Coaching career

After his skating career ended, Steuer began working as a coach and choreographer based in Chemnitz. Skaters he has worked with include:

Steuer said he would leave Germany if the Interior Ministry and Deutsche Eislauf-Union did not resolve his status.[13][12] On 21 July 2014, the DOSB Stasi Commission announced that it would allow Steuer to work for the DEU and receive public funds.[14]

Stasi activities and legal battles

In the 1980s, Ingo Steuer was an informant for the Stasi, the East German secret police. His activities included circulating information on his countrymen. Because of this, he has been a controversial figure in Germany. Prior to the 2006 Winter Olympics, an investigation by the National Olympic Committee determined that his involvement was so severe as to exclude him from the national team. The matter eventually went to court, where a judge ruled in Steuer's favor. At the 2006 Torino games, however, he was forbidden to wear the German team clothes. Savchenko/Szolkowy were encouraged to find a different coach, and Steuer was denied accreditation at several events. Savchenko/Szolkowy eventually went to court to appeal against this decision, and the judge ruled in their favor.[15] At the 2010 Vancouver games, he was allowed to wear German team clothes and associate with the team.[16][17]

In June 2010, the Frankfurt Landgericht rejected Steuer's lawsuit against the Bundeswehr, however, in March 2011, the Brandenburg Oberlandesgericht ruled in his favor; the Bundeswehr may appeal to the Federal Court of Justice of Germany.[18]


(with Wötzel)

Season Short program Free skating Exhibition
  • No Holly For Miss Quinn
  • Wings of Hope
    by Danny Wright
  • In Memory from Moods of Indigo
    Danny Wright
  • No Holly For Miss Quinn
    by Enya
  • Black Machine
Professional career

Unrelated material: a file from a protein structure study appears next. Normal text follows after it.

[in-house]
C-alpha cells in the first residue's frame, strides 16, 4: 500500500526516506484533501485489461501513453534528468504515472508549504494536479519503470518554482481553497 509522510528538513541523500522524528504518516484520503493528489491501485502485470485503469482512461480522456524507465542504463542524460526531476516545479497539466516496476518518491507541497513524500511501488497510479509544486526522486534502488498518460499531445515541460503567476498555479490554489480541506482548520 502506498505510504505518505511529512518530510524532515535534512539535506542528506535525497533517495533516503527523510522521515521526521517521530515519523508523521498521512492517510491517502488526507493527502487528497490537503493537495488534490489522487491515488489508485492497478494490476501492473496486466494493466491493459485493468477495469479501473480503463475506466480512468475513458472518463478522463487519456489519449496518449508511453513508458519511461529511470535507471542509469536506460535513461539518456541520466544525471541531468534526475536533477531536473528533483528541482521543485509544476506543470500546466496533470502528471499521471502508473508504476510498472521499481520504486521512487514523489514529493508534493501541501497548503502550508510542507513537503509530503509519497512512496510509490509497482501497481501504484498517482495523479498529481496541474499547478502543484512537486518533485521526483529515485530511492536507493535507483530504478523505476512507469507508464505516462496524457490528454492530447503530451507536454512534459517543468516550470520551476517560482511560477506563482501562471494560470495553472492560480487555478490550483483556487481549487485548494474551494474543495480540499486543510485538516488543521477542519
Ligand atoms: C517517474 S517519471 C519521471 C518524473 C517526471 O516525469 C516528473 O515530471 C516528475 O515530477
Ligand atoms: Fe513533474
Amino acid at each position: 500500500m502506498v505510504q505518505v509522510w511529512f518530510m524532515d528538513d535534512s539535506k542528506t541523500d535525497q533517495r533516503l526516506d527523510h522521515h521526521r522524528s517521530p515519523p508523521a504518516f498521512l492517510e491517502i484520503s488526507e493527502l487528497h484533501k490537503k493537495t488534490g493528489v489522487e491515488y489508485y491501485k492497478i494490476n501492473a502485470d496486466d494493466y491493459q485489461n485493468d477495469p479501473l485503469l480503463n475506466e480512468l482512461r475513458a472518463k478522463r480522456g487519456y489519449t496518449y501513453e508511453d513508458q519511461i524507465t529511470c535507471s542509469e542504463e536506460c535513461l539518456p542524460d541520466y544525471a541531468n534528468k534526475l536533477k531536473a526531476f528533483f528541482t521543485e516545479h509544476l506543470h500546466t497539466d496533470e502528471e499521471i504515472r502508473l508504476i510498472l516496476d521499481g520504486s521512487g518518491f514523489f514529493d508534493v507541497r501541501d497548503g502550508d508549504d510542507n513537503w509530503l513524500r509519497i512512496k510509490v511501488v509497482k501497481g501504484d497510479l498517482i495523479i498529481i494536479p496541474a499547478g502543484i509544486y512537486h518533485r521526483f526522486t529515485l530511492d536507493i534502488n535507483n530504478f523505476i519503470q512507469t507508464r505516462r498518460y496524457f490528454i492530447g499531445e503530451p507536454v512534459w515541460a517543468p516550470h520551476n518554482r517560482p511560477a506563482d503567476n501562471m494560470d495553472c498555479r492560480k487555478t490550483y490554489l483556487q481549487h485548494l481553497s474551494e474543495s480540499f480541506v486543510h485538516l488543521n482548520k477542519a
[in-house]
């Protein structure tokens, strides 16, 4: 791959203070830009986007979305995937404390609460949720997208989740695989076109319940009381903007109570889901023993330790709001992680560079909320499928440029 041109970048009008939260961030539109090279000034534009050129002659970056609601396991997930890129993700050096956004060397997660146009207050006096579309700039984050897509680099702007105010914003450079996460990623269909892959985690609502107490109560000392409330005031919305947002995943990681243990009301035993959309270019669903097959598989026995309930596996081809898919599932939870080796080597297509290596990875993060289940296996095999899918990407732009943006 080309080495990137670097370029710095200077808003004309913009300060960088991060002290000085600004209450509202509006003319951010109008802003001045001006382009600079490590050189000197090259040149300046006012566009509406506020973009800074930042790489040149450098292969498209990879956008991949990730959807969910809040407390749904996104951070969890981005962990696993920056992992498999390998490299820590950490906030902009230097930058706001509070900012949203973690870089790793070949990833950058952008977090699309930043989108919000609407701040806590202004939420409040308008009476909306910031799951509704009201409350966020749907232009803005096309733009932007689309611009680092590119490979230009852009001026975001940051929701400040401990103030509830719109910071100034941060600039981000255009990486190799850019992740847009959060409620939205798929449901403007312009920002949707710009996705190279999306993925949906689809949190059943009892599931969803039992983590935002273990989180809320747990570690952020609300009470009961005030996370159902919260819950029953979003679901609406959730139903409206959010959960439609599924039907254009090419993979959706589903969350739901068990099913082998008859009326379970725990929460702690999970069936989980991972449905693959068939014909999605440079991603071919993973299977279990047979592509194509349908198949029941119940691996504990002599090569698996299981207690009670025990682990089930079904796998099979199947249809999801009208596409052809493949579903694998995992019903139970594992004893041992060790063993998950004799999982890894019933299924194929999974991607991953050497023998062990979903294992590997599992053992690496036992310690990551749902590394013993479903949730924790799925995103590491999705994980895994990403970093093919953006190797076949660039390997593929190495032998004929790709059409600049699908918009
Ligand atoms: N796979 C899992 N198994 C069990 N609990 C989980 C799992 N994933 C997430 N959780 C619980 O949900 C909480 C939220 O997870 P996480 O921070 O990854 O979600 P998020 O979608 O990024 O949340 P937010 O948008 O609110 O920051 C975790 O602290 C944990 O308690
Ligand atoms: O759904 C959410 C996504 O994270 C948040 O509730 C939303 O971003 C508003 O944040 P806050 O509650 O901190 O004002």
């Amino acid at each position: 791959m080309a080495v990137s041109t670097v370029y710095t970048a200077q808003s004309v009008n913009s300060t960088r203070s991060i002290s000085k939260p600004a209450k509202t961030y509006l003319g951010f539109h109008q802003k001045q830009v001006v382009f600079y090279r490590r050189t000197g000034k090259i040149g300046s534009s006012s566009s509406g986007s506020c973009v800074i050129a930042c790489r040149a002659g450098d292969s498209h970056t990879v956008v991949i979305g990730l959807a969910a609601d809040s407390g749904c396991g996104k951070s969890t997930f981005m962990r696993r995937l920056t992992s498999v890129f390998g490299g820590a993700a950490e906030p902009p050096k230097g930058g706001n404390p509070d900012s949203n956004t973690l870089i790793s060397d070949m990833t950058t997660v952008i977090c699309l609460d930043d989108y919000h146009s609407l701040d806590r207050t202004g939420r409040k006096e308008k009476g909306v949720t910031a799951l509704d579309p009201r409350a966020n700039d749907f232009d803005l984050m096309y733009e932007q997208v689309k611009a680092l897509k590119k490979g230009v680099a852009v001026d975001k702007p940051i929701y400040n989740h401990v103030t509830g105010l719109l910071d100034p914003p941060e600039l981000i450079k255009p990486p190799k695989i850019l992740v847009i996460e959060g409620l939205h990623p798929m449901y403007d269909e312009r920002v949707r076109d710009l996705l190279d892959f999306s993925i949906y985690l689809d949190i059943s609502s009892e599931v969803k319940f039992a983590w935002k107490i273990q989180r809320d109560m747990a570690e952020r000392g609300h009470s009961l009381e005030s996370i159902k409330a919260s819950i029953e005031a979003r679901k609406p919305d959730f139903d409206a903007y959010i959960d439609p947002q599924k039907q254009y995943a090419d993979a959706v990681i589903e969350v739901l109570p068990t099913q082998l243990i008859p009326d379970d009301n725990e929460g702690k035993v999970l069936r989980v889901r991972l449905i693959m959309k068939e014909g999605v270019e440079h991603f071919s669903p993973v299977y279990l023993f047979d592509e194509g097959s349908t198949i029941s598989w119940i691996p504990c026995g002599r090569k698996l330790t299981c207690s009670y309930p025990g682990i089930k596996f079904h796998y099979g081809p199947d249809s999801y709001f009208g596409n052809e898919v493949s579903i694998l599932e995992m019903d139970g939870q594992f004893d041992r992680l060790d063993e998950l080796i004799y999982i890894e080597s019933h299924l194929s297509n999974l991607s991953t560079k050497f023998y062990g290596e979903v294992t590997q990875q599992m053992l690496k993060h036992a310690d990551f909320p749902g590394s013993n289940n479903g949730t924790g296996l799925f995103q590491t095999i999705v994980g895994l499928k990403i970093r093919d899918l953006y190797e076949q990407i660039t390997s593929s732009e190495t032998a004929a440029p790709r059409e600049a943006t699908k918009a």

• Last Dance
    by Donna Summer


With Mandy Wötzel

Event 1992–93 1993–94 1994–95 1995–96 1996–97 1997–98
Winter Olympics WD 3rd
World Championships 2nd 4th 5th 2nd 1st
European Championships 2nd 5th 1st 2nd 2nd
Champions Series Final 3rd 1st 2nd
GP Skate Canada 1st 1st
GP Trophée Lalique 3rd 2nd
GP Cup of Russia 1st
GP NHK Trophy 3rd 2nd
GP Nations Cup 1st 2nd 1st 2nd 1st 1st
Piruetten 1st
German Championships 1st 1st 1st 1st
GP = Became part of Champions Series (Grand Prix) in 1995–96 season
WD = Withdrew

With Ines Müller

Event 1988–89 1989–90 1990–91
European Championships 7th 7th
Nations Cup 5th
Skate Canada International 5th
German Championships 4th
East German Champ. 3rd 3rd

With Manuela Landgraf

Event 1983–84 1984–85 1985–86
World Championships 8th 11th
European Championships 5th 5th
World Junior Champ. 1st
East German Champ. 2nd


  1. ^ "Ingo Steuer".  
  2. ^ Zorn, Roland (27 November 2003). "Seltsames Solo eines Paarläufers".  
  3. ^ "Unser Gold-Dreier".  
  4. ^ "World Junior Figure Skating Championships: Pairs" (PDF). International Skating Union. Archived from the original (PDF) on 4 November 2013. 
  5. ^ a b c d e f g h i Hersh, Philip (4 February 1998). "German Pair Find Skating Is Easiest Part". Chicago Tribune. 
  6. ^ Klimke, Barbara (4 January 1997). "Aber die Gefahr tanzt immer mit" [Danger always present].  
  7. ^ a b c d e Longman, Jere (4 February 1998). "OLYMPICS: NAGANO 1998; Taking Life and Its Scars and Pains". The New York Times. 
  8. ^ Bondy, Filip (4 February 1998). "Daring Pair Might Break Ice".  
  9. ^ Vernon, Nadin (4 December 2010). "An interview with Ingo Steuer". Retrieved 4 December 2010. 
  10. ^ Berlot, Jean-Christophe (20 January 2012). "French skaters channeling high hopes for Euros". Ice Network. Archived from the original on 25 January 2012. 
  11. ^ "Daria POPOVA / Bruno MASSOT: 2011/2012". International Skating Union. Archived from the original on 23 January 2012. Retrieved 24 June 2014. 
  12. ^ a b Nagel, Ramona (8 May 2014). "Sportbund will Perspektive für Ingo Steuer".  
  13. ^ Gute Angebote" - Eiskunstlauf-Trainer Steuer denkt an Wechsel" [Figure skating coach Steuer considers move]"".  
  14. ^ "Grünes Licht für Ingo Steuer" [Green light for Ingo Steuer].  
  15. ^ Flade, Tatjana (10 July 2007). "Mission accomplished". Retrieved 15 September 2010. 
  16. ^ "Stasi past still overshadows German coach". Vancouver, Canada:  
  17. ^ Donegan, Lawrence (15 February 2010). "Germany skating coach Ingo Steuer tarnished by Stasi past". The Guardian. 
  18. ^ "Trainer Steuer gewinnt Klage gegen Bundeswehr" [Coach Steuer wins lawsuit against Bundeswehr].  

External links

Media related to at Wikimedia Commons

  • ARI: Ingo Steuer